Every day, he had a pearl of wisdom I could learn, especially about giving presentations to other physicians.

He also taught me you can’t make everyone happy all of the time. As a physician, if one patient is upset or leaves a bad review, it can be taken to heart. You need to focus on the fact that you make most patients happy. The same with staff, there’s always someone who’s going to complain. You can’t make everyone happy all of the time.

I relied a lot on interfacing earlier on, from conferences and face-to-face instructional dinners to webinars educating physicians on what it is we do. It was a way to get to know people on a personal level, while also giving them a taste of your extensive knowledge and experience in the industry.

I can’t remember specifically any very bad advice. I can tell you that everything has been trial and error, so some people give you suggestions and you have to be open and know they might not work for your practice.

The classic, Good to Great: Why Some Companies Make the Leap and Others Don’t. Studying business failures is as important as understanding business successes.

Thank you for these great insights!


Candice Georgiadis

Candice Georgiadis is an active mother of three as well as a designer, founder, social media expert, and philanthropist.

Authority Magazine

Authority Magazine

Leadership Lessons from Authorities in Business, Film, Sports and Tech. Authority Mag is devoted primarily to sharing interesting feature interviews of people who are authorities in their industry. We use interviews to draw out stories that are both empowering and actionable.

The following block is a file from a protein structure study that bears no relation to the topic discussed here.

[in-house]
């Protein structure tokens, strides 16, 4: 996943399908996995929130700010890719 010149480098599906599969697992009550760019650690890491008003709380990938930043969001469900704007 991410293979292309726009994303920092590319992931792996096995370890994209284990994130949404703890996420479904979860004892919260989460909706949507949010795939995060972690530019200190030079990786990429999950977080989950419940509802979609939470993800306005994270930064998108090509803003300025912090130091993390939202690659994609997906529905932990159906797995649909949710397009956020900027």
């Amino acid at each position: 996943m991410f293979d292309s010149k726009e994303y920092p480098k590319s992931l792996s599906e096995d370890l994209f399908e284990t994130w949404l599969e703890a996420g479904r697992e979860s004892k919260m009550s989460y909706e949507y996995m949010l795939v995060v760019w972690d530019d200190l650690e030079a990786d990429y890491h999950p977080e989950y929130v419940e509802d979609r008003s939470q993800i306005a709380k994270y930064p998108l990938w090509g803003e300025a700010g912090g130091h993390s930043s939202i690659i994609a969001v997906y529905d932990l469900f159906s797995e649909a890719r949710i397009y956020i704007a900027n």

Dr. Bunke in Authority Magazine2022-01-04T04:04:50-08:00

10, 6, 2020



Telemedicine and Mobile Ultrasound Services Made Available throughout Southern California in an Aim to Ensure Important Health Concerns Don’t Go Untreated While Many Continue to Shelter in Place

 LA JOLLA, CALIF. (June 9, 2020) La Jolla Vein Care (LJVC), a leader in vein treatment serving the Southern California community for more than a decade, is actively working to enhance its traditional service offerings to assist new and existing clients amid the unprecedented times brought forth by COVID-19. In a world of social distancing and self-quarantine, many individuals are postponing medical care in a bid to reduce virus exposure levels – a move many healthcare experts anticipate may lead to worsening symptoms and potentially dangerous complications down the line. To offset the concern that underlying vein diseases will go unchecked to the detriment of patient well-being while also addressing the public desire to avoid unnecessary outings; La Jolla Vein Care has deepened its commitment to best-in-class telemedicine offerings and has recently launched a new mobile ultrasound service.

“House calls are something many people see as a thing of the past, but with the inactivity of self-quarantine potentially exacerbating underlying vein diseases combined with an overall reluctance to venture out to visit a doctor, we knew something needed to be done,” said Dr. Nisha Bunke, MD, FACPh, RPhS, venous disease specialist and vein clinic medical director at La Jolla Vein Care. “We’re proud to roll out these new service offerings to meet patient needs and adapt to changing preferences during this difficult time.”